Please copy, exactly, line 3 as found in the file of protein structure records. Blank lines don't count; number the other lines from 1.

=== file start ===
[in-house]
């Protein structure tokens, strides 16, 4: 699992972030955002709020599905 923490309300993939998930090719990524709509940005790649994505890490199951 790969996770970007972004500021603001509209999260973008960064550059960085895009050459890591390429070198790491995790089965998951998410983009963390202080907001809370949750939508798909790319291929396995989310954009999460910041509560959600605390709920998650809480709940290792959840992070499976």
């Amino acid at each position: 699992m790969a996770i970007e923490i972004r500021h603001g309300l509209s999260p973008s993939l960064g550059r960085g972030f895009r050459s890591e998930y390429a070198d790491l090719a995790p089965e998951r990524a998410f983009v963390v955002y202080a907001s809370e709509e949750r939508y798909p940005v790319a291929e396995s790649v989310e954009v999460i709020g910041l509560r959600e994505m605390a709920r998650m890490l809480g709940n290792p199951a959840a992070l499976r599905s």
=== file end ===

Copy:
């Amino acid at each position: 699992m790969a996770i970007e923490i972004r500021h603001g309300l509209s999260p973008s993939l960064g550059r960085g972030f895009r050459s890591e998930y390429a070198d790491l090719a995790p089965e998951r990524a998410f983009v963390v955002y202080a907001s809370e709509e949750r939508y798909p940005v790319a291929e396995s790649v989310e954009v999460i709020g910041l509560r959600e994505m605390a709920r998650m890490l809480g709940n290792p199951a959840a992070l499976r599905s």